The Effect of Roller Stick Myofascial Release on Lower Extremity Range of Motion and Functional Performance

Open Access
Montgomery, Allison L
Area of Honors:
Bachelor of Science
Document Type:
Thesis Supervisors:
  • Sayers John Miller Iii, Thesis Supervisor
  • Jinger Gottschall, Honors Advisor
  • Giampietro Luciano Vairo, Faculty Reader
  • roller stick
  • roller
  • myofascial release
  • fascia
  • range of motion
  • functional performance
  • static stretching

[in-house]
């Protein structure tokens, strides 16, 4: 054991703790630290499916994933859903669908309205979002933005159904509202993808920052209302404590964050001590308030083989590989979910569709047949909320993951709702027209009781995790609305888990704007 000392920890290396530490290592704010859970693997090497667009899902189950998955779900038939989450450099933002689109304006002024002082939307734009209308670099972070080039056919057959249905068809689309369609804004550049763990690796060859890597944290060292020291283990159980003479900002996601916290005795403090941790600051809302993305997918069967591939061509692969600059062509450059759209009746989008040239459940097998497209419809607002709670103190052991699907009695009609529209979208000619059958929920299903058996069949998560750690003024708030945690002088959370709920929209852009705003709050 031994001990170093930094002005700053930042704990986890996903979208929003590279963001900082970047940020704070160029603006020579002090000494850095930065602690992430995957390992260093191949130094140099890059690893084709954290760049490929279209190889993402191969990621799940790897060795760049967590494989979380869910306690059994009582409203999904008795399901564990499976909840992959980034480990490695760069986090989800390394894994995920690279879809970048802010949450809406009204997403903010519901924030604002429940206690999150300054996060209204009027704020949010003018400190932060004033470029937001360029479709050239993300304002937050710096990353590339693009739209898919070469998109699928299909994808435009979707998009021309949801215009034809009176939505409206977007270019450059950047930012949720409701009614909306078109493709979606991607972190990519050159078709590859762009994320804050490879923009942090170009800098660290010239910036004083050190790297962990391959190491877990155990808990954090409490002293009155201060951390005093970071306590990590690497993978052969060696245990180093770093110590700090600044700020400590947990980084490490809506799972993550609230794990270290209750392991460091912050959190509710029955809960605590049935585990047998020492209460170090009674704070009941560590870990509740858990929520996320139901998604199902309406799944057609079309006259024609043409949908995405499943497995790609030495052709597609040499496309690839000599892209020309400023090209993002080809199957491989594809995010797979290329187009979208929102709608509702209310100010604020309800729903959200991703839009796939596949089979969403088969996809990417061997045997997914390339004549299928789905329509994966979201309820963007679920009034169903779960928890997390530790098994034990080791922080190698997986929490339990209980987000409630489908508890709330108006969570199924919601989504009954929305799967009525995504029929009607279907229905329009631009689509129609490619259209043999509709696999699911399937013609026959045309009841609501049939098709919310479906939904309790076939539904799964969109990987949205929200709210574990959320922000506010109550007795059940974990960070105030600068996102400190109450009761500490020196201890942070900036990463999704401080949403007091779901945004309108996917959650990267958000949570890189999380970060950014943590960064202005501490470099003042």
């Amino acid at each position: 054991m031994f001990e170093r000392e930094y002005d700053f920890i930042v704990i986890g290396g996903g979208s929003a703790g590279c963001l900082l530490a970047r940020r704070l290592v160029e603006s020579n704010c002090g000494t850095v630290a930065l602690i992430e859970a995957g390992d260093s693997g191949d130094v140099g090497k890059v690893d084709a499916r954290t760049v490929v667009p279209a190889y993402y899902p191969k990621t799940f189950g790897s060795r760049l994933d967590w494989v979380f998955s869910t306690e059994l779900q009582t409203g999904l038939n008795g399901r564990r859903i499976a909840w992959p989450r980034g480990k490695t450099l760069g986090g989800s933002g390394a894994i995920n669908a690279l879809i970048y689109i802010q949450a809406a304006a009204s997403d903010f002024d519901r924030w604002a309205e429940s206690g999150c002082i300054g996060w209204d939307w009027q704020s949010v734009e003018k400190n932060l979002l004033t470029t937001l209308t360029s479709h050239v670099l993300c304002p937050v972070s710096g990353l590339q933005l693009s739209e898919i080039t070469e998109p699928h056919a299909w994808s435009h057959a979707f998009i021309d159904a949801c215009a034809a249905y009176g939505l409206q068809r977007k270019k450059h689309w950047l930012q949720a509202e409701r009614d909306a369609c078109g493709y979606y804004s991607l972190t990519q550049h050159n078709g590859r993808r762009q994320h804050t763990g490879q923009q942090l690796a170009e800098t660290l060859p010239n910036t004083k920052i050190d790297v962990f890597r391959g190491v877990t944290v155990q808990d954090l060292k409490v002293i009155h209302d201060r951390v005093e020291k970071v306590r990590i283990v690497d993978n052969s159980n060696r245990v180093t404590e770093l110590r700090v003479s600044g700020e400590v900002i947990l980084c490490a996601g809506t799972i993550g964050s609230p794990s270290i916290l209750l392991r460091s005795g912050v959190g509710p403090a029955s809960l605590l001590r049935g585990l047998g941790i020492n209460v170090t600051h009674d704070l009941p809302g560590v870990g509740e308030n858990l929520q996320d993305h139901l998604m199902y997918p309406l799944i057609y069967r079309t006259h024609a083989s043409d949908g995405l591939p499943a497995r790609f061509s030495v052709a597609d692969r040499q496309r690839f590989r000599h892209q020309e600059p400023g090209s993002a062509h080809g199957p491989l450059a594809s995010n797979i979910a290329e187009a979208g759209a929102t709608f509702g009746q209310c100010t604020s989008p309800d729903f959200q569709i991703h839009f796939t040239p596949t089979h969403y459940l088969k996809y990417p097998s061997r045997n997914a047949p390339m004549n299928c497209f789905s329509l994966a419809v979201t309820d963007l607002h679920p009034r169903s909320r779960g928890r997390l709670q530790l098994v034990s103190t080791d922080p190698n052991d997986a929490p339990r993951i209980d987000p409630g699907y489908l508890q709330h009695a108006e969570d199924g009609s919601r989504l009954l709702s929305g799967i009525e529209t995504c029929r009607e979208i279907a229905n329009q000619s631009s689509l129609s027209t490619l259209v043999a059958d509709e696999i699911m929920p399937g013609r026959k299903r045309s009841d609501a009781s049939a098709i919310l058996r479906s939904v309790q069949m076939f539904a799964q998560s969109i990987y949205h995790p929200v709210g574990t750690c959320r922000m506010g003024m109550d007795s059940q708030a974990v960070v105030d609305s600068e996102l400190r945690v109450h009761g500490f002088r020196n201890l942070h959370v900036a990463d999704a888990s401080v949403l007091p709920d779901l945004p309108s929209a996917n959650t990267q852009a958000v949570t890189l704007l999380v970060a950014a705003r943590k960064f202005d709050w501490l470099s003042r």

Objective: This study examined the effect of the roller stick on lower extremity range of motion and functional performance. It was hypothesized that the roller stick (RS) myofascial release technique would increase range of motion without impairing functional performance. Design and Settings: A pretest-posttest experimental design was used to examine the immediate effect of the RS myofascial release technique on hamstrings and quadriceps flexibility compared to a static stretching (SS) control group. Participants were randomly assigned to the RS or SS group. Participants: Sixteen male, Division I college football players were enrolled (18.81 ± 0.75 yrs, 1.856 ± 0.061 m, 96.43 ± 17.07 kg). Measurements: Hip and knee range of motion (ROM), single-legged vertical jump and single-legged horizontal hop were the dependent variables. Group means and standard deviations were calculated. Two-sample and paired t-tests were performed to determine differences for between-group and within-group comparisons, respectively. P < 0.05 denoted statistical significance a priori. Results: Statistically significant increases in ROM were found within the RC group for hip flexion (P = 0.038) and knee flexion (P = 0.007), but no statistically significant changes in jump or hop task were found. The SS group demonstrated a statistically significant greater horizontal hop distance (P = 0.032) but no changes in ROM or the vertical jump task were found. No statistically significant differences existed at baseline between groups. Conclusions: The RS myofascial release technique was found to significantly increase hamstring and quadriceps flexibility with no associated reduction in functional performance contrary to what has been previously shown for static stretching. Further research involving a greater number of participants may produce more conclusive results concerning functional performance following a RS myofascial release technique.